Janet and John Trefethen

Trefethen has more than 500 acres of vines — and arguably the largest contiguous single-vineyard in Napa Valley. From the beginning, They have always sold fruit to other wineries too. That was the bulk of their business for many years. Among the early customers was Domaine Chandon, founded by Moet Hennessy in 1973. That company started with Trefethen fruit and even made their wine in the old Eschol winery building for the first three years. Now that Trefethen’s own wine sales are thriving, they only sell about one-third of their yield.

Restoration of the historic Eschol Winery building

Restoration of the winery building didn’t begin until 1973. It began at the prompting of Janet Trefethen. Initially, she was just looking for someplace to house her horses. The winery had been unused for decades and, during Prohibition, had been used to store ever increasing amounts of wine that was made but not sold. Thus, when Janet and John first saw the winery it was a dirt-floored home to bats and pigeons with ramshackle additions protruding from the exterior walls.

Trefethen-FrontDoorIt’s amazing that the winery had survived at all. In 1889, there were 143 wineries in the Napa Valley. By 1968, there were fewer than 25 still around. Fire, earthquakes, and general wear-and-tear took their toll on many. On top of that were disuse and general neglect resulting from the challenges wineries faced due to phylloxera in the late 1880’s, the long Prohibition era, the Great Depression and World War II.

One reason this winery survived was its construction: tongue-in-groove redwood. Perhaps the joining and material helped it flex with earthquakes rather than collapse. It’s certain that redwood’s natural properties lead to longevity. The heartwood is high in tannic acid and highly resistant to insects and rot. And redwood is so resistant to fire that, even untreated, it's suitable for unrestricted use in any fire hazard severity zone according to the State Fire Marshal’s “Wildland-Urban Interface Fire Areas Building Standards.”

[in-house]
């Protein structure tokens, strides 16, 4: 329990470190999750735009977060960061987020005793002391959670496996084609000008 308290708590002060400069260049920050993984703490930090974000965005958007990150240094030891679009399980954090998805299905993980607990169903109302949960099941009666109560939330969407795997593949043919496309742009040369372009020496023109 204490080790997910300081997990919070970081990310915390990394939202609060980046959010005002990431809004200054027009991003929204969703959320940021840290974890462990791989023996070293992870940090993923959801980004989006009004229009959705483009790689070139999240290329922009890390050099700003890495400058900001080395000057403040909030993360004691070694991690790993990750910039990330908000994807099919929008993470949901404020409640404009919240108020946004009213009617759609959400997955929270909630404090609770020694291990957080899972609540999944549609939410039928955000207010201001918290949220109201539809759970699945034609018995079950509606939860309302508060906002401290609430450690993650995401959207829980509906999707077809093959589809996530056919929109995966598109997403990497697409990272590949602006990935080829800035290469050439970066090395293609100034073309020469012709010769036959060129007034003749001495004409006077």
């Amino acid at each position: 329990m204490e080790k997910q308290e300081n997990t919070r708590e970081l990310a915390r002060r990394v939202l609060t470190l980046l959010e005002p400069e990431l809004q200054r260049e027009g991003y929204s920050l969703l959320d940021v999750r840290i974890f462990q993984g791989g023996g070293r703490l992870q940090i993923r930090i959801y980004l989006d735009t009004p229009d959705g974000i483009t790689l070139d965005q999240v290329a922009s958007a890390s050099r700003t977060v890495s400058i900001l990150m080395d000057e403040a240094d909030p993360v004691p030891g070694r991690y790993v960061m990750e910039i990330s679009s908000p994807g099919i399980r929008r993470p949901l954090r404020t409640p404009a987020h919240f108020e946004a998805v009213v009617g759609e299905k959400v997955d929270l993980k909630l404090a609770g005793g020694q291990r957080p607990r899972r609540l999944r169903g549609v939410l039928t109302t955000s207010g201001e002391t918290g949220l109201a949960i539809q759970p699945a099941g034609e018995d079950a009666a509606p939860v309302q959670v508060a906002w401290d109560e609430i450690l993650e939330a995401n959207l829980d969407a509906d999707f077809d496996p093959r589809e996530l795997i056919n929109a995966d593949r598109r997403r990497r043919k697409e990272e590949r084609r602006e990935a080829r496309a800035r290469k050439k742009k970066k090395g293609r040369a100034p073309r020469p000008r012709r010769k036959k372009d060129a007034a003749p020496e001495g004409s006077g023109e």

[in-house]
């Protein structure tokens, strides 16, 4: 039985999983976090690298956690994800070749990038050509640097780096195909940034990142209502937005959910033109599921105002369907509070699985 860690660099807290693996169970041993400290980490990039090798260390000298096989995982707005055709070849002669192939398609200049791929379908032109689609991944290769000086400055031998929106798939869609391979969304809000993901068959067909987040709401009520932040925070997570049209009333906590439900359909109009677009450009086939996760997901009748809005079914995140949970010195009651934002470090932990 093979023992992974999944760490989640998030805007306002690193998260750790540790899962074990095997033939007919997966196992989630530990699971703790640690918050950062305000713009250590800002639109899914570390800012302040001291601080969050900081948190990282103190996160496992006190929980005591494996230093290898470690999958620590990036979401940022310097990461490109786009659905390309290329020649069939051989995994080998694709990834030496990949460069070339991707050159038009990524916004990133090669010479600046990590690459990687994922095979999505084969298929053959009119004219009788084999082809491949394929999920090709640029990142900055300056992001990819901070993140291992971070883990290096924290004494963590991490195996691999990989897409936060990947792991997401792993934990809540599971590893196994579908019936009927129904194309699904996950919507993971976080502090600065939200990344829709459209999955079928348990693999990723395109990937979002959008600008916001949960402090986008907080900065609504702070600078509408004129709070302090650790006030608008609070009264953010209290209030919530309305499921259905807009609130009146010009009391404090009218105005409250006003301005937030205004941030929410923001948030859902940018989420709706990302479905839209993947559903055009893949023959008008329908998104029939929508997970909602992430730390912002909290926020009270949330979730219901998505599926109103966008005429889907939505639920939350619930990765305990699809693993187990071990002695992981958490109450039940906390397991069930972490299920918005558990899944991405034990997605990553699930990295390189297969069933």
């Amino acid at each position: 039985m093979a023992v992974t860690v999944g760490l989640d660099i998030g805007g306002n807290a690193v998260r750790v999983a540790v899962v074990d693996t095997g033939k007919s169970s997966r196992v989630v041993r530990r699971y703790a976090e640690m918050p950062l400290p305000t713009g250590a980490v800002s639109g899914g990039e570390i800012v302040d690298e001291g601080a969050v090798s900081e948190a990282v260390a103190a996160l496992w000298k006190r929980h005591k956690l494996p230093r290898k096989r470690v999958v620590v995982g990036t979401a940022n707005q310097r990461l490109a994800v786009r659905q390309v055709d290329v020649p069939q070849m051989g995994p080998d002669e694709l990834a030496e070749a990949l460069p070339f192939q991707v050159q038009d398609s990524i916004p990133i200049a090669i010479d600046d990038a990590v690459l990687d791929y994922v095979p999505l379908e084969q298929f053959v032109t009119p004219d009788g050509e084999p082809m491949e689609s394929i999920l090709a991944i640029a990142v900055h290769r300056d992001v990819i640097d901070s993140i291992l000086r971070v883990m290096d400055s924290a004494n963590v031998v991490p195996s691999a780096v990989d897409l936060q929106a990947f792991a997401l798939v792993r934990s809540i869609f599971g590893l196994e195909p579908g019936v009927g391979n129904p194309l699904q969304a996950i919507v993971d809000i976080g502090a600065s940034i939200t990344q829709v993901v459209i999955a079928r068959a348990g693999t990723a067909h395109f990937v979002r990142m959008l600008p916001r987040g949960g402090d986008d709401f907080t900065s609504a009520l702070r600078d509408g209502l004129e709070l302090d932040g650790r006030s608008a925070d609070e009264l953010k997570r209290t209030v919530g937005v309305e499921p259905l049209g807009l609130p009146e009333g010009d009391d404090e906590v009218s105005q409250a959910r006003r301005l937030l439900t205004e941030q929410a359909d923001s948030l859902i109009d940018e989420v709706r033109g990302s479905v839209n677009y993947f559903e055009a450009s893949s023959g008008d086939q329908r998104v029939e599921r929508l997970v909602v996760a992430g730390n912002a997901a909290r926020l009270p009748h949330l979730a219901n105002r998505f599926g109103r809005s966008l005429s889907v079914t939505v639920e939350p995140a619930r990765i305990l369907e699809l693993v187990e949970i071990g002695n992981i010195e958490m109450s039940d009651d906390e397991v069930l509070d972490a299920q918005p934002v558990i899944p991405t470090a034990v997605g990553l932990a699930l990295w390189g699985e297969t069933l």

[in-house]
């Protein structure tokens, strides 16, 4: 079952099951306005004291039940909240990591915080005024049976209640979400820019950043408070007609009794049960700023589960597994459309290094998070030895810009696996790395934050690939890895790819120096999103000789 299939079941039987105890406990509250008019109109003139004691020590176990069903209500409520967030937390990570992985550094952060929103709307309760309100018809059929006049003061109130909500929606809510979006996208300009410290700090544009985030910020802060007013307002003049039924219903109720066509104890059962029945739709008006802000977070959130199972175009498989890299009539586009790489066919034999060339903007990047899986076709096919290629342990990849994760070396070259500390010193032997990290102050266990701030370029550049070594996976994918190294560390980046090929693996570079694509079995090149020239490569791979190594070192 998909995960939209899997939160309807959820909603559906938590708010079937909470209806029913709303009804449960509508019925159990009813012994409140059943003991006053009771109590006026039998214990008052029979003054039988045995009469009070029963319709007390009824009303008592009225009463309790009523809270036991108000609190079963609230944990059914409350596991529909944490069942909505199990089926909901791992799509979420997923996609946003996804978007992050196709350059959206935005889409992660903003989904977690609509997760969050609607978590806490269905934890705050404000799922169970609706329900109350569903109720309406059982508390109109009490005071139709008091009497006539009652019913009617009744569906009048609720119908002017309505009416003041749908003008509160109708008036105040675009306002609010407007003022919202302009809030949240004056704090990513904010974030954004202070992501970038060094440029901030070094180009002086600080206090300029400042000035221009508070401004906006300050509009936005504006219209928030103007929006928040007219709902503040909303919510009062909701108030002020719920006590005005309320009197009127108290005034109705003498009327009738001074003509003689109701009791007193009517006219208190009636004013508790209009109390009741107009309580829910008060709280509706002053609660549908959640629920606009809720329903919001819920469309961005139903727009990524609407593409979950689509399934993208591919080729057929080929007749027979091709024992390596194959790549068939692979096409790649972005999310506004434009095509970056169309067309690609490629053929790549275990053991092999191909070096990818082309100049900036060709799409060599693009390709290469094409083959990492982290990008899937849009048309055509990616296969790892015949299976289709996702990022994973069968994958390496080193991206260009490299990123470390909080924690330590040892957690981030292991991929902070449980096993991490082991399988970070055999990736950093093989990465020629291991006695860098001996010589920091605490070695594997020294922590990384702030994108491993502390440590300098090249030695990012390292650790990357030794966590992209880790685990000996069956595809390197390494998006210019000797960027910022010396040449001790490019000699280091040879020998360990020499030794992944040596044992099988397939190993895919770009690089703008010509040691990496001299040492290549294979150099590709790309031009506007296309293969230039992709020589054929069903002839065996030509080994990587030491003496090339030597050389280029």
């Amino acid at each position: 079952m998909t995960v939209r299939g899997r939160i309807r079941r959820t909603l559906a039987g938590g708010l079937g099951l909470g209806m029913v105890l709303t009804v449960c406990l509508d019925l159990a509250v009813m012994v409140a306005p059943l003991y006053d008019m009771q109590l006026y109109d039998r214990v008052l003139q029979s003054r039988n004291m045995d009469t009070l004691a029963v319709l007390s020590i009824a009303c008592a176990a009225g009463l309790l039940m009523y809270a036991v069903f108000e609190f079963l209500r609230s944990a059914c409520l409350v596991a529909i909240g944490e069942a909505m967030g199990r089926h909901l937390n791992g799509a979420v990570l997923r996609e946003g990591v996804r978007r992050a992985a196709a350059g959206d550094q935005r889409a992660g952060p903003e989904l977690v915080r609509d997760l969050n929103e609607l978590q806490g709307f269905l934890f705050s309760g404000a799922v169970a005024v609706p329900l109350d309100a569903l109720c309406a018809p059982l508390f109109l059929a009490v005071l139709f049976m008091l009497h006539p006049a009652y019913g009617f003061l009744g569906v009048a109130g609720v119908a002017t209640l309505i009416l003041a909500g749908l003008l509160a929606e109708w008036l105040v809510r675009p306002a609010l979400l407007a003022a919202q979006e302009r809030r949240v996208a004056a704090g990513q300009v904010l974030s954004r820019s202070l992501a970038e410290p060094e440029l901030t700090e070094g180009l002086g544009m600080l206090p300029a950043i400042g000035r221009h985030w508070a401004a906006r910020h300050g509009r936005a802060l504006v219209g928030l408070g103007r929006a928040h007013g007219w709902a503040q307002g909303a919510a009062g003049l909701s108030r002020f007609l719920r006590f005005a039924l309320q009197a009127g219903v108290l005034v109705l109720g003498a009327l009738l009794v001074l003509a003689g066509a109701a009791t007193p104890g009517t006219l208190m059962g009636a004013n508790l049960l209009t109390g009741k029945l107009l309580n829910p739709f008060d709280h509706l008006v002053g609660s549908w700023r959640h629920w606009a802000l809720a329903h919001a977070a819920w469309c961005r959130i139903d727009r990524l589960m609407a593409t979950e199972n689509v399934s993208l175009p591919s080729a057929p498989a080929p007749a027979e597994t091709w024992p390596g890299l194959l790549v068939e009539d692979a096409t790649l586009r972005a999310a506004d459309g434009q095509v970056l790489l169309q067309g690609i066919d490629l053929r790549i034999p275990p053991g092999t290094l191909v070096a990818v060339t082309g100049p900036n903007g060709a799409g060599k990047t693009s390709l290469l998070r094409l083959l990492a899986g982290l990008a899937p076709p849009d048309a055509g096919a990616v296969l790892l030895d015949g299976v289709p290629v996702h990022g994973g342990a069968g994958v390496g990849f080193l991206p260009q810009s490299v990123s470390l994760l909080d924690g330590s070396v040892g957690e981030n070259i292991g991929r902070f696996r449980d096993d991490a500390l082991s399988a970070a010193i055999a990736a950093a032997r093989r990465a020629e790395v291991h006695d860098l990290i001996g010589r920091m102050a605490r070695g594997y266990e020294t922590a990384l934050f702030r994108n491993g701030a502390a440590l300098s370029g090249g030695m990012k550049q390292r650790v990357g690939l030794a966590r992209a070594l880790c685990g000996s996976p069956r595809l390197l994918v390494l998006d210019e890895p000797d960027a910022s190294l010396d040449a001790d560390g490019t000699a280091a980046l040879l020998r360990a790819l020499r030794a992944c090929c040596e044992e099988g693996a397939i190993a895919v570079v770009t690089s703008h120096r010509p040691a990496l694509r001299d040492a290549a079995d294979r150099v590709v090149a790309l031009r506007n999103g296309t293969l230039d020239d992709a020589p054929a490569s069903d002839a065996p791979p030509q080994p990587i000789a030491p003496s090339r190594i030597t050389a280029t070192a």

When it came to restoration, the Trefethens carefully researched the original Eschol winery. They added concrete floors, electricity and have made it a very attractive and functional building, but stuck faithfully to the original structural design. When I asked Janet Trefethen what year restoration was completed, she exclaimed with good-natured exasperation, “I’m still working on it!” With a building that old, there’s always work to be done. However, she figures the final step in restoration of the original design came in the early 1980’s when architecturally-accurate cupolas were installed. Her horses still live elsewhere though.

About Trefethen Family Vineyards

Logo-Trefethen-FamilyVineyardsTrefethen Family Vineyards is located at 1160 Oak Knoll Avenue in Napa, less than five minutes drive from Highway 29. They are open for tastings daily, 10am - 4:30pm. Tours of the historic winery building are available daily at 10:30am by appointment.

Trefethen is best known for very good Chardonnay, made in a relatively restrained style. Their wines are very well-made across the board though and among them are Pinot Noir, Bordeaux-variety blends and one of the best dry Rieslings in Napa Valley. Trefethen Family Vineyards is also committed to being a sustainable producer.


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This article is original to Copyright 2011 NorCal Wine. Photos courtesy of Trefethen Family Vineyards. All rights reserved.